Are you ready for an interest rate rise?

With media speculation of an interest rate rise likely sometime early next year, it’s time to take action now. If you have a mortgage, credit card debts or loans (which most of us have), even the smallest rate increase could be quite painful. The last thing you want on top of your Christmas expenses is a hike to your mortgage or other loans. With a little preparation now you may be able to get through the tight squeeze.


Get your debts onto the lowest possible rate

Check the interest rate you’re paying on your debts and find out if there’s a cheaper option you can move to, for example:

  • Overdraft – if you have an unauthorised overdraft you’re like to be paying charges. Even if you have an authorised overdraft, take care not to go over your agreed limit, as you’ ll also incur charges. The key, according to MoneySavingExpert, is to cut the rate, repay faster and regularly check your balance to avoid penalties. He also suggests the following four ways to cut overdraft costs to 0%. Another way is to transfer cash from a 0% credit card to your bank account to clear your overdraft or maybe your bank (personal) loan. This is a complex technique, but very useful if you stick to the seven golden rules.
  • Credit cards - paying the minimum or less than the full amount each month means your outstanding balance is not reducing very much. Add to this a pretty high rate of interest, and you could end up with spiralling debts. A 0% balance transfer can help you cut the cost of existing borrowing. It’s where you get a 0% credit card to pay off debts on old cards. But remember you still have to pay off the outstanding debt, it just may be a bit more manageable. Use our Credit card calculator to see how you can reduce your overall debt by paying off more each month.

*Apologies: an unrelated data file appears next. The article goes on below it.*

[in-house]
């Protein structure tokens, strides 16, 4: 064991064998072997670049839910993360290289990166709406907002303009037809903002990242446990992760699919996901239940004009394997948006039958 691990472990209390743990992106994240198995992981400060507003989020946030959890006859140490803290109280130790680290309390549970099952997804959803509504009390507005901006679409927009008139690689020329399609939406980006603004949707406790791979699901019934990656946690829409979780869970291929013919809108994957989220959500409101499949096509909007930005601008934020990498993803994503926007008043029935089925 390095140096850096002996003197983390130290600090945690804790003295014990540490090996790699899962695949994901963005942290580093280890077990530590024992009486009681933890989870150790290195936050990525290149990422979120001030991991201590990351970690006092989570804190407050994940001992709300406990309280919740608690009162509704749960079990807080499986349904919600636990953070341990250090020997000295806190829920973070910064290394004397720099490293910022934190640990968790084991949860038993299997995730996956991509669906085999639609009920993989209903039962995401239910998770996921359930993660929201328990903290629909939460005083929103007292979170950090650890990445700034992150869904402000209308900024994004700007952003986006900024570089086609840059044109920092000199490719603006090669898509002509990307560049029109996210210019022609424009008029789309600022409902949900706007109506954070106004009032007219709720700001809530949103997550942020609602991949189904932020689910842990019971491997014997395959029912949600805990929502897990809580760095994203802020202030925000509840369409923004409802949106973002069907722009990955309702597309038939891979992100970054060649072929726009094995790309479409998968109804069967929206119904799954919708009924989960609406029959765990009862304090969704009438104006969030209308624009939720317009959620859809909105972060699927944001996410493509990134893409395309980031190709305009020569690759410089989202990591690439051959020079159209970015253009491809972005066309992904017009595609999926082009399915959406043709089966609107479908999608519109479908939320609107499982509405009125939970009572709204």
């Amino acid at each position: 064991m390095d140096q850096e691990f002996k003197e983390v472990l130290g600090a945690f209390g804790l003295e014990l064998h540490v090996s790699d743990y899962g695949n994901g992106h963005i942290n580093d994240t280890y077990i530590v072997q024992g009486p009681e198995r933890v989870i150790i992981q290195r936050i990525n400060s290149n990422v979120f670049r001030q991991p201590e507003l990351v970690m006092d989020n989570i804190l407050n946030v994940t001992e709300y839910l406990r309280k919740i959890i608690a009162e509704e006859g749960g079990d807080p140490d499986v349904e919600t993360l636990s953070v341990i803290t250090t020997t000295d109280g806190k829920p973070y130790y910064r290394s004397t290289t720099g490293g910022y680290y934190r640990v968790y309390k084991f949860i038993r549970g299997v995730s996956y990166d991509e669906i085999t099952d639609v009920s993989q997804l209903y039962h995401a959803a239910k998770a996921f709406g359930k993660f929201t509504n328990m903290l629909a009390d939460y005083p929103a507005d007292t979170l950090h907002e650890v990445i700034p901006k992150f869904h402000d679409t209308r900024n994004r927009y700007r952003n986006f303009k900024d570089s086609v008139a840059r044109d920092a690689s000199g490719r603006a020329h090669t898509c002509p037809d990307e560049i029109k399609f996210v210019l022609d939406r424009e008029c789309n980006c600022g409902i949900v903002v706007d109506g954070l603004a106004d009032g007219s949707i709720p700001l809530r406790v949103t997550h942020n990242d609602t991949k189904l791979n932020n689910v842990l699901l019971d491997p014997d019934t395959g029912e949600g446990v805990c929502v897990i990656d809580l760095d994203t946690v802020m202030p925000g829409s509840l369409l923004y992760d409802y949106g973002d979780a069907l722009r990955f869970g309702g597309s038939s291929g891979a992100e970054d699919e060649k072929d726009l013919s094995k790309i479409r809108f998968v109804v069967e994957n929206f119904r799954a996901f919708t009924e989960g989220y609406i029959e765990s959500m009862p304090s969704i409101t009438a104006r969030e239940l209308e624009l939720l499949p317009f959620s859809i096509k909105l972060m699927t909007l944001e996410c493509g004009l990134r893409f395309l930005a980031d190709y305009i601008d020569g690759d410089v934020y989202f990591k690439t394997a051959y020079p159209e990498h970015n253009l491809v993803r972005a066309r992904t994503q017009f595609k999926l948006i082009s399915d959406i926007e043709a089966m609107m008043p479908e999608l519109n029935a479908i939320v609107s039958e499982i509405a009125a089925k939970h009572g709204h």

Fix your mortgage 

If you have a variable rate mortgage this is likely to increase if rates go up. One way round it is to move to a fixed rate mortgage as soon as you can. Check when your current deal ends and whether there’s a penalty if you change it before then.  

Interest rates for fixed mortgage tend to be higher but at least you know that they won’t increase again within the term you agree to. You’ll also know exactly what you’ll pay, meaning you can budget around it. You can compare fixed rate and other mortgages on the MoneySavingExpert website. Also, take a look at Should you remortgage now?

Overpay while you can

If you are comfortably managing your current debt, you could try reducing it more quickly by paying off more each month. But check that your loan or mortgage allows for this without penalty.

If you haven’t looked at your household expenses for a while, try our Budget planner to see where your money is going and whether there are things you could cut back on. This will give you more money to pay off your debts.

More information

Dealing with people you owe money to
Get your finances in order
MoneyFit Challenge
Credit card calculator

Back to news